In Bolivia, MSF continues to focus on improving maternal healthcare through a project in El Alto, the second largest city

Bolivia is one of the countries with the lowest health indicators in Latin America. Despite increased investment in public health facilities in recent years, availability and quality of care remain poor. 

Around two-thirds of the Bolivia's 10.2 million people are indigenous, and the country elected its first indigenous leader - Evo Morales - in 2005.

Bolivia is affected by Chagas, a parasitic disease endemic in Latin America, which is most commonly transmitted through the bites of infected vinchuca bugs, often found in cracks in the walls and roofs of rural adobe houses.

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The disease can be asymptomatic for many years, but if left untreated it may affect internal organs and can lead to heart failure and even death.

MSF has worked intermittently in the country to battle Chagas since 1986. In 2013 we handed over our programmes but returned in 2015 to work alongside the Ministry of Health.

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MSF's work in Bolivia in 2021:

The situation is especially serious in El Alto, Bolivia’s second-largest city, where the rates are among the worst in the world. In addition, Bolivia has a high proportion of teenage pregnancies – the last health survey showed that 30 per cent of 19-year-old women were already mothers. However, despite increased investment in public health facilities in recent years, the availability and quality of care in this region remain poor.

Furthermore, the COVID-19 pandemic has had a severe impact on the Bolivian health system’s provision of maternal, neonatal and paediatric health services, making it even more difficult for women to access adequate medical care for themselves and their children.

In 2018, we launched a project to improve maternal care in El Alto, by supporting two maternity wards in public health facilities. Our teams increased access to safe deliveries and provided high-quality, culturally adapted services, especially for Aymara indigenous communities, who have specific beliefs around childbirth. In 2021, these activities were transferred to the local authorities, who recruited additional staff to ensure continuity of this 24-hour service for local communities.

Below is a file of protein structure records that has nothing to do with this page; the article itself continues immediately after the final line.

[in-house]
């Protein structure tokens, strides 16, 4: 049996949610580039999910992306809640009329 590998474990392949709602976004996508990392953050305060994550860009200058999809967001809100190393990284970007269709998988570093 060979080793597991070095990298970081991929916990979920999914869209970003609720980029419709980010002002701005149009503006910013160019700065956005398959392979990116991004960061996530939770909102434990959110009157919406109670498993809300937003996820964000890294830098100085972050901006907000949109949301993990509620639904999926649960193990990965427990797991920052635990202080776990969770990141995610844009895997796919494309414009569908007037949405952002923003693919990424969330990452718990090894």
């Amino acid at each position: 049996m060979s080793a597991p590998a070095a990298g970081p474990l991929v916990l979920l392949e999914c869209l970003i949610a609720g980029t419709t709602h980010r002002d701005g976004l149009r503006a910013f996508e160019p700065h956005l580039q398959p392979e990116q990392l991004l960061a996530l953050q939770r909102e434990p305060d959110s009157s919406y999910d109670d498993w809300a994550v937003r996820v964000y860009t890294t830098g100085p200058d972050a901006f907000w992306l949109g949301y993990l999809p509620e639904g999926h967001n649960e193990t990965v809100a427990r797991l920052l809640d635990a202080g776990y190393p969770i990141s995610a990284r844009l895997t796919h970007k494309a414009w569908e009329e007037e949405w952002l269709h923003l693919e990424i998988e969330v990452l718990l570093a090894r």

Nurse Feliza Merma at San Roque Health Center, in the city of El Alto, preparing a  newborn baby in the delivery room. MSF built the maternity area and installed a heating system, the city of El Alto is located at 4200 meters above sea level (April, 2021)

Between March and September, our teams supported the Bolivian health system’s response to the COVID-19 pandemic in the city of Cochabamba and in five health facilities in Beni region. We implemented infection prevention and control measures, provided mental health services, health promotion, and training for frontline workers.

MSF teams explaining prevention and infection control measures to local health workers in Cochabamba (maybe you can add the specific district health structure). (August, 2021).

MSF's work in Bolivia: 2020

Bolivia has the highest maternal death rate in South America and some of the worst health indicators in the whole Latin American and Caribbean region. Despite investments in public health in recent years, the national health system is still not equipped to cope with the needs of the population. In 2020, the situation deteriorated with the onset of the COVID-19 pandemic, especially in El Alto.

Since 2019, MSF has been providing maternal care in two general healthcare centres in El Alto. This fast-growing city is home to almost a million people, most of whom have migrated from the countryside over recent years. In 2020, we assisted births and, despite COVID-19, managed to maintain essential services such as family planning and ante- and postnatal care.

As increasing restrictions were imposed due to the pandemic, and people were unable to access the centres, we decided to send teams into the community to offer care. Between October and December, we carried out 493 family planning consultations at community level. 

We also conducted individual mental health consultations, group psychoeducation sessions and health promotion activities, including talks on sexual and reproductive health that reached almost 8,200 participants. In addition, our teams offered medical and psychological assistance to victims of sexual and gender-based violence.

To support the national COVID-19 response, MSF trained healthcare workers in infection prevention and control measures, and detection and treatment. We also supplied medicines and personal protective equipment in the departments of La Paz, and Beni, in the northeast. 

find out more in our international activity report